A Series Of Moments

Series

The season started badly. Our third little traveller stood at the base for his first game looking lost and nervous. The first pitch was hard, fast, and out of control. He was hit fair and square in the shoulder, it was hard enough that the bat dropped out of his hands, and as he walked towards his father and first base he threw up. In that second everything changed about how he saw the game of baseball.

Week by week it became worse. After three or four games the pattern was set; he stood in the outfield praying nothing would come his way, and when it was his turn to bat he couldn’t stop himself from flinching, stepping away from the ball as it came towards him. Each game provided another dose of humiliation, his coach screamed at him from the sidelines “Don’t move!” “Swing at it!” As a parent everything about it felt wrong. We were making him do something he dreaded. Each week G and I would talk him into going, each week I’d force him towards something that terrified him. We took counsel from friends, teachers, anyone who’d had any experience with children in sport. What should we do? Was it better to just give up before we killed his confidence completely? And finally the decision was made for us by the words of an 11 year old boy.

“You just need to man up.” I heard a boy twice the size of mine say. His mother joined in, she was tying to use the power of persuasion to get our little traveller onto the field – she wasn’t the coach nor the assistant.

I shot the boy a look, glared my thoughts into his face. Keep out of it, I told myself it wasn’t for me to jump in.

“You just need to man up” he said it again.

I turned to a girlfriend, “I can’t listen to this, if he says it again I’m going to have to say something”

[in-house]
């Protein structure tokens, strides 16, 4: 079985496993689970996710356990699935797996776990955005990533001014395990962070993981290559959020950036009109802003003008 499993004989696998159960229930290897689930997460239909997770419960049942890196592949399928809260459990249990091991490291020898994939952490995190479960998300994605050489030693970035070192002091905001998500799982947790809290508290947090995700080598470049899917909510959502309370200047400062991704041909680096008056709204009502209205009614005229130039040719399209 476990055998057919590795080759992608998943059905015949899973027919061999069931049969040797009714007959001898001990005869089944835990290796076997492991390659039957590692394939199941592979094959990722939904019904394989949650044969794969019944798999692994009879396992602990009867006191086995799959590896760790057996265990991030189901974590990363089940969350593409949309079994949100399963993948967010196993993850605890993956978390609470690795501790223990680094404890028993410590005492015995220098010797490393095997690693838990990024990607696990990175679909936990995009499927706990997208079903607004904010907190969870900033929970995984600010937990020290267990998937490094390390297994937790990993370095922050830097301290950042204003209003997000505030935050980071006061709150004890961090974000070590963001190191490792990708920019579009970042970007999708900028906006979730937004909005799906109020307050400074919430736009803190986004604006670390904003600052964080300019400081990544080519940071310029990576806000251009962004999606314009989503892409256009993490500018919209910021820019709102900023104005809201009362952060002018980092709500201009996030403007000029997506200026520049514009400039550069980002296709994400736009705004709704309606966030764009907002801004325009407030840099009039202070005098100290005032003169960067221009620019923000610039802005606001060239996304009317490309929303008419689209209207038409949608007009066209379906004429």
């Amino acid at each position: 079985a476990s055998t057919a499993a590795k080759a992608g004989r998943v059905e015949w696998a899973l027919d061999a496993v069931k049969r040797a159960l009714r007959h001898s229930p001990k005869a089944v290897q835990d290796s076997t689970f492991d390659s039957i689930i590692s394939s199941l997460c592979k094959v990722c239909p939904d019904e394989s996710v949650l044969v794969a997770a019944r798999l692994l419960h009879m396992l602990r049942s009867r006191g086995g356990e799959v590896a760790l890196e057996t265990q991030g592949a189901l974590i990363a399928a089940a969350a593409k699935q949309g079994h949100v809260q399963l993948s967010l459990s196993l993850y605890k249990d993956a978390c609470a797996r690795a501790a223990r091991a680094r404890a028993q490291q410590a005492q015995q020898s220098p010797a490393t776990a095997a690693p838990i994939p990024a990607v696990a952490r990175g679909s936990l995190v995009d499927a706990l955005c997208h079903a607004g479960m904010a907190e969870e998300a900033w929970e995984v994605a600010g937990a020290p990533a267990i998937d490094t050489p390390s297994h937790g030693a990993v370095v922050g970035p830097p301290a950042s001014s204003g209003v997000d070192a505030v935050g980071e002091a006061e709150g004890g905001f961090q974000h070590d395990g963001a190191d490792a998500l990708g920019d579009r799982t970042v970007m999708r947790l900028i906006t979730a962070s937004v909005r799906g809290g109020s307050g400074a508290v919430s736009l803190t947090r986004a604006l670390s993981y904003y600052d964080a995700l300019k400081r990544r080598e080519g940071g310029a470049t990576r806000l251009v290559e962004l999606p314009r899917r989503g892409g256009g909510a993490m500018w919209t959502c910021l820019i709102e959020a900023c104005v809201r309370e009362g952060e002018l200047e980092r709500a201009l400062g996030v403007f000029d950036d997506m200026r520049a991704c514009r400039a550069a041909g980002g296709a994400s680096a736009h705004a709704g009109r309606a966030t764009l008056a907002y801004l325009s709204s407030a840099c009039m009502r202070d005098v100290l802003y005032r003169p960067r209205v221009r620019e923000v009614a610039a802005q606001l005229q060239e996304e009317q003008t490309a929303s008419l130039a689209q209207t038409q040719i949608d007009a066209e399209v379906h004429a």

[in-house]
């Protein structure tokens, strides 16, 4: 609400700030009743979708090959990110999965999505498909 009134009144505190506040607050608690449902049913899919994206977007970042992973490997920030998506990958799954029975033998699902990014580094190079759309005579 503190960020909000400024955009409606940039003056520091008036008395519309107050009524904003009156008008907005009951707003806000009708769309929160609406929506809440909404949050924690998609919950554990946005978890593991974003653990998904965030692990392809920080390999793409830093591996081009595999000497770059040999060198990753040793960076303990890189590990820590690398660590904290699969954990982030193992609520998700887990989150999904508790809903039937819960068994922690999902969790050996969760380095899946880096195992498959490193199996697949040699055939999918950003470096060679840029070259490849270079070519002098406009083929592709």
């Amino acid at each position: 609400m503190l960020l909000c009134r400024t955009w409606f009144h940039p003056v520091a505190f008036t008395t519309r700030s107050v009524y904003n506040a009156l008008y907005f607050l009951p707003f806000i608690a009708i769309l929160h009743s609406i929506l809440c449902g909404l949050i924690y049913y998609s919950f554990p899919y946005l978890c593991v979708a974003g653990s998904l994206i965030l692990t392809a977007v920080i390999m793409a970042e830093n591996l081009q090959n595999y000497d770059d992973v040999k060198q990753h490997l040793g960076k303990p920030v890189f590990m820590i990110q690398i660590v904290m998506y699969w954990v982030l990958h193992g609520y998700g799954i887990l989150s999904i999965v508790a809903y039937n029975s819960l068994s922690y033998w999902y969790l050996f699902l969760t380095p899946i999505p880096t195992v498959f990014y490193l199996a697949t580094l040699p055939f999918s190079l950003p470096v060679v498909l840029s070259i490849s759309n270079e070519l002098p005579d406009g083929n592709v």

“You just need…”

“Okay!” I was out of my seat and halfway towards the cage. “You just need to be quiet” I said to the man child.

“Fred, do you want to go or stay” my voice had a controlled shake to it.

“I just want to go” there was relief in his voice, and without an ounce of disappointment he grabbed his glove and left.

When we got to the car he asked me why I’d finally let him stop.

“Because being a man has nothing to do with being able to hit a baseball. Your father is the best man I know and he’s never played a game of baseball in his life. Being a good man is about being a good person, about caring, about being genuine, about helping others.”

That was the end of baseball for Fred for the year. Over the summer we talked about going back, he didn’t want to. We talked about getting some coaching, he didn’t want to.

“It doesn’t feel right for that last game to be the end of the story for him” G agreed.

We signed him up again.

I was on my way to the airport when G sent through the text.

“HE HIT IT! A clean hit! Nearly made it to first base!!”

A girlfriend put a note on my Facebook “G is beaming”.

I shared the news with the taxi driver, the check in staff, and the guy in the coffee shop.

Life is a series of moments, and as a parent it often feels that our response to these moments falls with the weight of a million therapy dollars. What am I doing? I’m not sure if this is right? Do I need to back off? Shall I push a little harder, show him he’ll be fine. Will this give him the confidence that he can do this or confirm that he can’t?

In the hotel room I sat staring at the screen, he’d sent me a video. His face filled the screen, his eyes wide and sparkling, his sandy coloured fringe flopping over one eye “I did Mum! I hit it! I got caught out but I hit it! Can you believe it Mum? I hit it! It was so good, I wish I could play again today. I want to play every day! It was so good Mum. I hit it!”

Tears streamed down my face.

He did it.

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